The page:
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Open Source: Making Success Your Biggest Problem

Open Source: Making Success Your Biggest Problem

Published By: CIO.com
Viewed: 6997

October 17, 2007CIO — American history is rife with success stories. History books, classrooms and the media are full of stories of people and businesses who have achieved great wealth and renown through their own sweat and tears. However, with the advancement of Internet technology, businesses of a nontraditional nature have emerged, and the "business" of shared knowledge has taken on new meaning. Open-source software projects are becoming full-time businesses of their own. Despite the emphasis on freely shared source code, project leaders and their communities are finding themselves increasingly reliant on traditional business models to sustain their projects and users. A new generation of enterprising people is faced with the challenge of applying successful business practices in new and innovative ways to turn their open-source projects into success stories of their own.

At the beginning of any project is the idea, and whoever thinks of that idea is usually strapped with seeing it through to fruition. The leader of any open-source project will say that the beginning is lonely. With luck, there might be a partnership established early on to help share the workload, but more than likely the majority will fall on the person responsible for initiating the project. Very few have the resources to quit their day jobs, so an immense amount of work needs to be done on personal time. Relaxation, personal interests and even personal relationships may fall by the wayside for a time until the project is well established. This alone is often enough to halt a promising project before it has really begun. Few are willing to put in the hours, and few possess the diligence to see the project through. In time, however, successful project leaders are able to find a balance. A community takes shape, contributors come on board, and the project leader begins to reap the rewards of endless hours spent writing code by candlelight while the rest of the world slept snug in their beds.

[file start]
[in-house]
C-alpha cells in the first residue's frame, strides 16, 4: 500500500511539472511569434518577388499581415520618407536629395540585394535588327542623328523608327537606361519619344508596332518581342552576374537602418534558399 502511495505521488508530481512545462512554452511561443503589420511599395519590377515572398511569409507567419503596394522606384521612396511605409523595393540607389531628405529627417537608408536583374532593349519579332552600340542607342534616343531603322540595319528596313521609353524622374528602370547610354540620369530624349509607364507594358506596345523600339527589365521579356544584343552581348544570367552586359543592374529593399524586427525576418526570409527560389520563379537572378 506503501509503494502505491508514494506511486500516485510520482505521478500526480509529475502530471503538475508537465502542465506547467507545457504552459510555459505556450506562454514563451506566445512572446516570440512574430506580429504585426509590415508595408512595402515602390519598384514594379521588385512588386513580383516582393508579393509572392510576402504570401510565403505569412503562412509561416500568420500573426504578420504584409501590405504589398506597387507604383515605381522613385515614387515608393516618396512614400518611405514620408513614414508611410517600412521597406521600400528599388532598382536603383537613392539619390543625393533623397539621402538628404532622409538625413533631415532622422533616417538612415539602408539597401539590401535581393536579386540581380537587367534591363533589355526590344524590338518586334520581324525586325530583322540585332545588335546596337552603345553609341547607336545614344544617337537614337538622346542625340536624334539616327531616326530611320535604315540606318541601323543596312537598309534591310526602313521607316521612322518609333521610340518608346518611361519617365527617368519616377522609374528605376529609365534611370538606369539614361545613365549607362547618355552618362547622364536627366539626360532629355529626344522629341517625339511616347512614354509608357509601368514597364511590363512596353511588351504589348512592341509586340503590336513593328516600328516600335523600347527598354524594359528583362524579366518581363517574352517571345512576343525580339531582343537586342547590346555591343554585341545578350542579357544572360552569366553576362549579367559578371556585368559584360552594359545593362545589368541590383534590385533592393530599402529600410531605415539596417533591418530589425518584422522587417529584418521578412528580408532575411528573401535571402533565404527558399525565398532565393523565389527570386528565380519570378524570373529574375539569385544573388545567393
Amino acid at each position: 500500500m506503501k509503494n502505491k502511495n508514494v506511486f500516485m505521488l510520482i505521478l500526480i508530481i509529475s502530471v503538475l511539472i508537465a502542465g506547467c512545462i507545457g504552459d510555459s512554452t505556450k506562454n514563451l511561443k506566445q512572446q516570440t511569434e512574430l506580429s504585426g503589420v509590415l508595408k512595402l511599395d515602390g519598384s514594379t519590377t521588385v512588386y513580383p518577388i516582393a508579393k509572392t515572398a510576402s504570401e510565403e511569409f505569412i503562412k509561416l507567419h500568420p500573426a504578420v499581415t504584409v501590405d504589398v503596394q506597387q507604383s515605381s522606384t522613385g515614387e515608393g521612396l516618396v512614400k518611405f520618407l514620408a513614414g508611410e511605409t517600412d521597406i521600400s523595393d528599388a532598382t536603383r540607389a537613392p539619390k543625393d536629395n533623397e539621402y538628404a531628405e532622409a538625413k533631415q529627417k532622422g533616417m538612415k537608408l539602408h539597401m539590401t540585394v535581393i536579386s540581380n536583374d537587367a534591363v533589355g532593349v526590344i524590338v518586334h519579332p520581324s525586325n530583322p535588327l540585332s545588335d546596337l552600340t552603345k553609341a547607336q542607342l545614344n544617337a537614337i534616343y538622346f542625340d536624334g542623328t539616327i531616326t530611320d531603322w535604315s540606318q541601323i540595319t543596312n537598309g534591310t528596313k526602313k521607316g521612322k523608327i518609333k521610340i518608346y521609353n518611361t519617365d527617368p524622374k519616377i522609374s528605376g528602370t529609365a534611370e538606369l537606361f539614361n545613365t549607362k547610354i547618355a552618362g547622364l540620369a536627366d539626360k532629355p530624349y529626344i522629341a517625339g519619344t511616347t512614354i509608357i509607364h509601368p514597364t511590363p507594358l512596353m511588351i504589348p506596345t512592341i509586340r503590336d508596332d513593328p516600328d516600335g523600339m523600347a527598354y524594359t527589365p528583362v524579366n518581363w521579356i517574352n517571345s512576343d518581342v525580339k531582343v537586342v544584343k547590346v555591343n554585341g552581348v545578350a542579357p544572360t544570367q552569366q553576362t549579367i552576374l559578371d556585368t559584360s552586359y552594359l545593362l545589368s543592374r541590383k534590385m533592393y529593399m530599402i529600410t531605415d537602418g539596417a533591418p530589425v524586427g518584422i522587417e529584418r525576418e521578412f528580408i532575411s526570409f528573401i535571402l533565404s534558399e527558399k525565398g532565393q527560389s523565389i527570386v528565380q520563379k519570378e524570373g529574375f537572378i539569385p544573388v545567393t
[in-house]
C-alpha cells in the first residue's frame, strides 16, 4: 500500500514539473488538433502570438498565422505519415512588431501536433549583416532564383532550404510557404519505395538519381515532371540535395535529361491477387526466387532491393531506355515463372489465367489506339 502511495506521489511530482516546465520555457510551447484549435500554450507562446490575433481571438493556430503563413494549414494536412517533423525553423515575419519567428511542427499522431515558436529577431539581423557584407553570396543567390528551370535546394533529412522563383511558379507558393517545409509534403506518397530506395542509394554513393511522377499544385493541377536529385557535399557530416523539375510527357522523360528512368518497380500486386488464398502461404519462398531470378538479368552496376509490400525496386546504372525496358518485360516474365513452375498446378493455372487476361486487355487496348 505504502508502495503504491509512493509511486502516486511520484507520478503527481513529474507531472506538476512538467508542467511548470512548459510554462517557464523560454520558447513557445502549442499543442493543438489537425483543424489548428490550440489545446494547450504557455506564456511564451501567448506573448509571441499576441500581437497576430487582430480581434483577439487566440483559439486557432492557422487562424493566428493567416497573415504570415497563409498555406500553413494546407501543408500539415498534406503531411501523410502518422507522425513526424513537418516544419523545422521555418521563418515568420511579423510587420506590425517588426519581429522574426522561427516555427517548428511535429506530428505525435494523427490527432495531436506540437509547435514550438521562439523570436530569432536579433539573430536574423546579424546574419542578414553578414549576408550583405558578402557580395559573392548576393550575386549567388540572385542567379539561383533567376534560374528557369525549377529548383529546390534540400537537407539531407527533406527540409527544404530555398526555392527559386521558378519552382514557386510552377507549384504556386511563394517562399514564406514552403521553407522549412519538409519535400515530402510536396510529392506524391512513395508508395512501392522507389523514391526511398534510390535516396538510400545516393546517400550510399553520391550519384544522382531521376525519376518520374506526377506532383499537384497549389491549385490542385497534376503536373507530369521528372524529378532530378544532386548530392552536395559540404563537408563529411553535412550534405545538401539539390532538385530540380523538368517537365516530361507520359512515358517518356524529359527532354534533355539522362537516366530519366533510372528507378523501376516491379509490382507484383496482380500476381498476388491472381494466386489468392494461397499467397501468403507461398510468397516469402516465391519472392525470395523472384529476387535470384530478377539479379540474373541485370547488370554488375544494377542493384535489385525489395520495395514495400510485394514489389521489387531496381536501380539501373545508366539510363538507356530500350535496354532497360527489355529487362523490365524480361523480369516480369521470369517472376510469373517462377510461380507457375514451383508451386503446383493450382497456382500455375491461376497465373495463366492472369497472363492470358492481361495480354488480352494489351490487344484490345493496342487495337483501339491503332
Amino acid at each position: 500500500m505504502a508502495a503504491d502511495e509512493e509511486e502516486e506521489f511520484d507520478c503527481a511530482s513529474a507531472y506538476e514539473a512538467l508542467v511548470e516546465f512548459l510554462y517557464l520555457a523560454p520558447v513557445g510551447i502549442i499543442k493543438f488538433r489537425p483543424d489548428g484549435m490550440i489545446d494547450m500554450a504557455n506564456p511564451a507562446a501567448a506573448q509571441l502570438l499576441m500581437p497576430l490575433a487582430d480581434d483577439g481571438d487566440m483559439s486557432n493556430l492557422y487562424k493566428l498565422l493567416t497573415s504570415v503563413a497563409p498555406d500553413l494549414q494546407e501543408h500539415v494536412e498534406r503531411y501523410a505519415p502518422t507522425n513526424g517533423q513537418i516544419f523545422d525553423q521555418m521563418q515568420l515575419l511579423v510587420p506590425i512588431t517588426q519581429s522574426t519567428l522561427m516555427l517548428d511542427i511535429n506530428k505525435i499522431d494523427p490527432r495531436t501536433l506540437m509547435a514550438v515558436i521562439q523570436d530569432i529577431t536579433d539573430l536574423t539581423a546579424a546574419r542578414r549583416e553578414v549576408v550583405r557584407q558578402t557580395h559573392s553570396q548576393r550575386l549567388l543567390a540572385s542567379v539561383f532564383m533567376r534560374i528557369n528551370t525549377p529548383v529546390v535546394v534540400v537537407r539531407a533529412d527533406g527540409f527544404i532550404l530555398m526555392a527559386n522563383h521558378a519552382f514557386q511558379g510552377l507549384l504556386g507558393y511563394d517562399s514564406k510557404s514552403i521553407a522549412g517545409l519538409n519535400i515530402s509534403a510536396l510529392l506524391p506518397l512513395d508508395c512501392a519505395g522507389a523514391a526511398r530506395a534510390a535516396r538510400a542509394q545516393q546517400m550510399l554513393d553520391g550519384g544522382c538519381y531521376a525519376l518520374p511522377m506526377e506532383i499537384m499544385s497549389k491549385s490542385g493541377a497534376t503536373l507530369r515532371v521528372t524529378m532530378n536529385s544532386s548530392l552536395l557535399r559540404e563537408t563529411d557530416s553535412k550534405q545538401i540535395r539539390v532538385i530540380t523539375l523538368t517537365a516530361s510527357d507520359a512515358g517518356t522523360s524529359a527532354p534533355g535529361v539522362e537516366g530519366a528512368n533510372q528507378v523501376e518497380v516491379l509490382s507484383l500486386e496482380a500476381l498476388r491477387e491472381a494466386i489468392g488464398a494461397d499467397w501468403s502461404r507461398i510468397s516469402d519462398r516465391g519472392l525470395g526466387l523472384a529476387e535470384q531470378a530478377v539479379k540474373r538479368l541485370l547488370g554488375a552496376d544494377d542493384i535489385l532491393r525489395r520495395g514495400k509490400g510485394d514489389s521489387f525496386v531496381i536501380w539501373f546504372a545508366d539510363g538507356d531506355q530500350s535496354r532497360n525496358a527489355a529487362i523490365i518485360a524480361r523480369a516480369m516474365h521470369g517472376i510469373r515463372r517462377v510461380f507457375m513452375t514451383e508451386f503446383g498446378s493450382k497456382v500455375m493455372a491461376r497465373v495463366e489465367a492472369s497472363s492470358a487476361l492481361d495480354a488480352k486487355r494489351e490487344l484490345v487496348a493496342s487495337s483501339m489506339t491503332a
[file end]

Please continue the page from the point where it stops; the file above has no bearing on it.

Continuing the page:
Once a project really takes shape and contributors begin aiding its growth, the project leader often finds a new dilemma to face: finances. Eventually, everything comes down to money. If the project is really going to flourish, it's going to need full-time attention. This is the point of no return for the open-source project: Will the project continue as is, or does a business need to be built around it? Is the project going to be forced to become a product? Some turn toward a dual-licensing approach, meaning that the product is free for personal use, but a licensing fee must be paid for commercial use. For many, a compromise has been made by building a business related to an open-source project. The open-source project remains free, while the business associated with it helps fund its growth. In either instance, a business approach is implemented. At first, the only full-time employee on staff may be the project leader; however, as the project grows, the leader will be faced with running a full-fledged business. That means making an early distinction between want and need. It's far too easy to take the profit and run, but it's vital that caution be exercised. The project leader must consider himself an employee, and pay himself accordingly. No company would ever pay its employees all its earnings. Progress is often unsteady, and one profitable year may be negated by the next year. If the project leader chooses to make the open source-related business his full-time career, he must carefully determine how much he needs to pay himself, and pay himself only that.